Pete and I recently published a paper on an approach for the derivation of site specific water quality standards for zinc which take account of both the bioavailability of the metal and the composition of the local aquatic benthic macroinvertebrate community. We developed this approach because the composition of the ecological communities depends upon a number of factors such as the local habitat and water chemistry, and different ecological communities may show variable responses to chemical stressors as a result of differences in their composition. A specific community which is composed of several sensitive families of invertebrates would be expected to be more sensitive than one which does not include any particularly sensitive families because the local habitat or water chemistry is unsuitable for them. The approach that we developed identified the sensitivity of a large number of benthic macroinvertebrate families to zinc, in order to establish how sensitive any specific community would be.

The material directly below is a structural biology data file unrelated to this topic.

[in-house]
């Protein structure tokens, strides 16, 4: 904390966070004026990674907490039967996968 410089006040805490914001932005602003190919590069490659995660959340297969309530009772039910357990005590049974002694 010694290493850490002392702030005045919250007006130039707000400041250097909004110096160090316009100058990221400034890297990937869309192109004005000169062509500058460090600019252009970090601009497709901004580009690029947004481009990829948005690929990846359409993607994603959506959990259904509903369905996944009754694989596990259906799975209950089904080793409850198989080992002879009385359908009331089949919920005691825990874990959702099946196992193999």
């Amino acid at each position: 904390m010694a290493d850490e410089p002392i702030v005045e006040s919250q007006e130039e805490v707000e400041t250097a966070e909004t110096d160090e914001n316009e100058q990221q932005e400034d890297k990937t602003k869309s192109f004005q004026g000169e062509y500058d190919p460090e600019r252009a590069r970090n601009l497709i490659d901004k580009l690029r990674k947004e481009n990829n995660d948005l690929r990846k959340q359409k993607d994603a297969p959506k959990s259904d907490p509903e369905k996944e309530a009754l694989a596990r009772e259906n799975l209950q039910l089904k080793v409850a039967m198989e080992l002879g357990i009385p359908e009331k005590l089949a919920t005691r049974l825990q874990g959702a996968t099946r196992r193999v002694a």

We believe that this approach has the potential to be important, particularly in cases where costly programmes of measures are considered to achieve compliance with a chemical quality standard. It is likely to be of greatest interest in reconciling differences between assessments of ecological quality based on chemical standards and ecological standards, especially where a chemical standard is failed but the ecological standard is not failed. We considered three sites with different local invertebrate communities and different zinc exposures (low, moderate and high). All of the sites had relatively similar water chemistries, so differences due to bioavailability were small. We were able to correctly classify a site which had failed the EQS for zinc, but maintained a healthy invertebrate community, as well a site which was unimpacted and another site which was impacted.

The paper has been published in Environmental Science and Pollution Research and can be found here: